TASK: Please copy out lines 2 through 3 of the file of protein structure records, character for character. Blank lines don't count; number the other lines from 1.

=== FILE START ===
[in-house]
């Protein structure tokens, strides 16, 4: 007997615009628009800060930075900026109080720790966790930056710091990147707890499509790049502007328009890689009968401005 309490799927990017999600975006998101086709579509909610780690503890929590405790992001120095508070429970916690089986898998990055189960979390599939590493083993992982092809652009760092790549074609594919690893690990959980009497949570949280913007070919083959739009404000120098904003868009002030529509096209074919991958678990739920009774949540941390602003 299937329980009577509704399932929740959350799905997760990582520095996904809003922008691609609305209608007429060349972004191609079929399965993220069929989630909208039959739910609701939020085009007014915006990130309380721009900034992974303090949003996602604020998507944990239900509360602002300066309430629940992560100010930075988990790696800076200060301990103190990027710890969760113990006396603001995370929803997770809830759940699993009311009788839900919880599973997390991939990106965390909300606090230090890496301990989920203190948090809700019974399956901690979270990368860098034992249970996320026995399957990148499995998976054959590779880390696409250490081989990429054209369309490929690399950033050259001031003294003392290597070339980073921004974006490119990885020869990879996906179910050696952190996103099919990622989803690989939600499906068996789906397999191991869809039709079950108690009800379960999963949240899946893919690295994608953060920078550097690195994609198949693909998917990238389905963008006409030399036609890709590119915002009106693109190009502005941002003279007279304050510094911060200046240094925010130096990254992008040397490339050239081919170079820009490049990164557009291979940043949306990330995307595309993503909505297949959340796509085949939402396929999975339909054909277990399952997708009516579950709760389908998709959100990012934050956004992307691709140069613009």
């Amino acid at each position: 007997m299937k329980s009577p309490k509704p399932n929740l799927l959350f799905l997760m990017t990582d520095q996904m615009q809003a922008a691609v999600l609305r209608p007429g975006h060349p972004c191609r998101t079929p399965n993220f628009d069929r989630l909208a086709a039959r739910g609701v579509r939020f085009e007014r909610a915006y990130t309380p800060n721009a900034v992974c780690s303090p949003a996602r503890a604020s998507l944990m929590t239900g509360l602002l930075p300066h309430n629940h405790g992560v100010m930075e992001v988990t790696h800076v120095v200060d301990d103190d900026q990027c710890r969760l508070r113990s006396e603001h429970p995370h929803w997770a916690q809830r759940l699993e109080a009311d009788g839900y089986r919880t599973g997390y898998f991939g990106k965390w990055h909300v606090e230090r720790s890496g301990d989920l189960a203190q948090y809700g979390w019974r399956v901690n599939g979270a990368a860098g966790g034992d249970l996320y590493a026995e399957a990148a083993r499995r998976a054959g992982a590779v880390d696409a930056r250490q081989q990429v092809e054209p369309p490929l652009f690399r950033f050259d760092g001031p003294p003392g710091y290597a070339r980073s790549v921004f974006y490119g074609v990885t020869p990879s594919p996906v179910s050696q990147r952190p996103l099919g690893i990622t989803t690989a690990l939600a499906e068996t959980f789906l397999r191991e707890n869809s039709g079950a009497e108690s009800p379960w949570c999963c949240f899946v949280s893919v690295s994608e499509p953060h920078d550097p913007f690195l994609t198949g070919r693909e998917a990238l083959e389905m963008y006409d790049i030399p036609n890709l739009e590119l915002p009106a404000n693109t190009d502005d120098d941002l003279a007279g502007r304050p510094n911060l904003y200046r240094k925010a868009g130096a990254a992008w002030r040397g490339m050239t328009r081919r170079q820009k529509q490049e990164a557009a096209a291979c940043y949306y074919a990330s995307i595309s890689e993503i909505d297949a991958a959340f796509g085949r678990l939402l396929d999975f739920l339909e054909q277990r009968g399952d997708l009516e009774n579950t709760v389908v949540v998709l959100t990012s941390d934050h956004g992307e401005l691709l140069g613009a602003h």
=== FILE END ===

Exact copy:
């Protein structure tokens, strides 16, 4: 007997615009628009800060930075900026109080720790966790930056710091990147707890499509790049502007328009890689009968401005 309490799927990017999600975006998101086709579509909610780690503890929590405790992001120095508070429970916690089986898998990055189960979390599939590493083993992982092809652009760092790549074609594919690893690990959980009497949570949280913007070919083959739009404000120098904003868009002030529509096209074919991958678990739920009774949540941390602003 299937329980009577509704399932929740959350799905997760990582520095996904809003922008691609609305209608007429060349972004191609079929399965993220069929989630909208039959739910609701939020085009007014915006990130309380721009900034992974303090949003996602604020998507944990239900509360602002300066309430629940992560100010930075988990790696800076200060301990103190990027710890969760113990006396603001995370929803997770809830759940699993009311009788839900919880599973997390991939990106965390909300606090230090890496301990989920203190948090809700019974399956901690979270990368860098034992249970996320026995399957990148499995998976054959590779880390696409250490081989990429054209369309490929690399950033050259001031003294003392290597070339980073921004974006490119990885020869990879996906179910050696952190996103099919990622989803690989939600499906068996789906397999191991869809039709079950108690009800379960999963949240899946893919690295994608953060920078550097690195994609198949693909998917990238389905963008006409030399036609890709590119915002009106693109190009502005941002003279007279304050510094911060200046240094925010130096990254992008040397490339050239081919170079820009490049990164557009291979940043949306990330995307595309993503909505297949959340796509085949939402396929999975339909054909277990399952997708009516579950709760389908998709959100990012934050956004992307691709140069613009």
């Amino acid at each position: 007997m299937k329980s009577p309490k509704p399932n929740l799927l959350f799905l997760m990017t990582d520095q996904m615009q809003a922008a691609v999600l609305r209608p007429g975006h060349p972004c191609r998101t079929p399965n993220f628009d069929r989630l909208a086709a039959r739910g609701v579509r939020f085009e007014r909610a915006y990130t309380p800060n721009a900034v992974c780690s303090p949003a996602r503890a604020s998507l944990m929590t239900g509360l602002l930075p300066h309430n629940h405790g992560v100010m930075e992001v988990t790696h800076v120095v200060d301990d103190d900026q990027c710890r969760l508070r113990s006396e603001h429970p995370h929803w997770a916690q809830r759940l699993e109080a009311d009788g839900y089986r919880t599973g997390y898998f991939g990106k965390w990055h909300v606090e230090r720790s890496g301990d989920l189960a203190q948090y809700g979390w019974r399956v901690n599939g979270a990368a860098g966790g034992d249970l996320y590493a026995e399957a990148a083993r499995r998976a054959g992982a590779v880390d696409a930056r250490q081989q990429v092809e054209p369309p490929l652009f690399r950033f050259d760092g001031p003294p003392g710091y290597a070339r980073s790549v921004f974006y490119g074609v990885t020869p990879s594919p996906v179910s050696q990147r952190p996103l099919g690893i990622t989803t690989a690990l939600a499906e068996t959980f789906l397999r191991e707890n869809s039709g079950a009497e108690s009800p379960w949570c999963c949240f899946v949280s893919v690295s994608e499509p953060h920078d550097p913007f690195l994609t198949g070919r693909e998917a990238l083959e389905m963008y006409d790049i030399p036609n890709l739009e590119l915002p009106a404000n693109t190009d502005d120098d941002l003279a007279g502007r304050p510094n911060l904003y200046r240094k925010a868009g130096a990254a992008w002030r040397g490339m050239t328009r081919r170079q820009k529509q490049e990164a557009a096209a291979c940043y949306y074919a990330s995307i595309s890689e993503i909505d297949a991958a959340f796509g085949r678990l939402l396929d999975f739920l339909e054909q277990r009968g399952d997708l009516e009774n579950t709760v389908v949540v998709l959100t990012s941390d934050h956004g992307e401005l691709l140069g613009a602003h």